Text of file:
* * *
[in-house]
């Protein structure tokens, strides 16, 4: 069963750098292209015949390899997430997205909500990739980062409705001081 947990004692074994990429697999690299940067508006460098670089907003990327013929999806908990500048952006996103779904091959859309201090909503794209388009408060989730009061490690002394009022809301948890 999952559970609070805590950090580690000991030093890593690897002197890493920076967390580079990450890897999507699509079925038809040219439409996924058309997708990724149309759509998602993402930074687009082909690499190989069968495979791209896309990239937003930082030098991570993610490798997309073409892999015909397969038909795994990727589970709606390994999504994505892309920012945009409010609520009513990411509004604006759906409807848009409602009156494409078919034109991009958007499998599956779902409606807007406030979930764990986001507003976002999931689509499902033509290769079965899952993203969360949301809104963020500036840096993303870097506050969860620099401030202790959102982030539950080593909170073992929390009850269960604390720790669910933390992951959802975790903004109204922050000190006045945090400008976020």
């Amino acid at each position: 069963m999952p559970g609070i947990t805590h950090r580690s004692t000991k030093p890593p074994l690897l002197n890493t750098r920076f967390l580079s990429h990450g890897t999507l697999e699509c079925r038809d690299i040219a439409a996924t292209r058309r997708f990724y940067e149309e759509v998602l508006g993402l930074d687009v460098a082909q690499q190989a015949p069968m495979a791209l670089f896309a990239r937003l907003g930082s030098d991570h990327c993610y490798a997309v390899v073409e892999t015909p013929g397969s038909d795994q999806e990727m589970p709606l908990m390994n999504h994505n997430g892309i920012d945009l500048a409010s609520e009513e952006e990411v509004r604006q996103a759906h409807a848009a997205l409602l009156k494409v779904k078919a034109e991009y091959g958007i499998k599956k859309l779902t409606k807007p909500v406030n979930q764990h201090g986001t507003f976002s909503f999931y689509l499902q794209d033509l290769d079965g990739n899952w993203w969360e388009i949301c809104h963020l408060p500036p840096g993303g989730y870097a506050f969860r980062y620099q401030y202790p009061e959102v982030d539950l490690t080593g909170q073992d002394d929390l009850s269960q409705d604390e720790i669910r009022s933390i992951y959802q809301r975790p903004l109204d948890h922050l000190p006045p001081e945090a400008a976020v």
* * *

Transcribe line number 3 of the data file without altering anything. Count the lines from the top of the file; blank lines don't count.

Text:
């Amino acid at each position: 069963m999952p559970g609070i947990t805590h950090r580690s004692t000991k030093p890593p074994l690897l002197n890493t750098r920076f967390l580079s990429h990450g890897t999507l697999e699509c079925r038809d690299i040219a439409a996924t292209r058309r997708f990724y940067e149309e759509v998602l508006g993402l930074d687009v460098a082909q690499q190989a015949p069968m495979a791209l670089f896309a990239r937003l907003g930082s030098d991570h990327c993610y490798a997309v390899v073409e892999t015909p013929g397969s038909d795994q999806e990727m589970p709606l908990m390994n999504h994505n997430g892309i920012d945009l500048a409010s609520e009513e952006e990411v509004r604006q996103a759906h409807a848009a997205l409602l009156k494409v779904k078919a034109e991009y091959g958007i499998k599956k859309l779902t409606k807007p909500v406030n979930q764990h201090g986001t507003f976002s909503f999931y689509l499902q794209d033509l290769d079965g990739n899952w993203w969360e388009i949301c809104h963020l408060p500036p840096g993303g989730y870097a506050f969860r980062y620099q401030y202790p009061e959102v982030d539950l490690t080593g909170q073992d002394d929390l009850s269960q409705d604390e720790i669910r009022s933390i992951y959802q809301r975790p903004l109204d948890h922050l000190p006045p001081e945090a400008a976020v």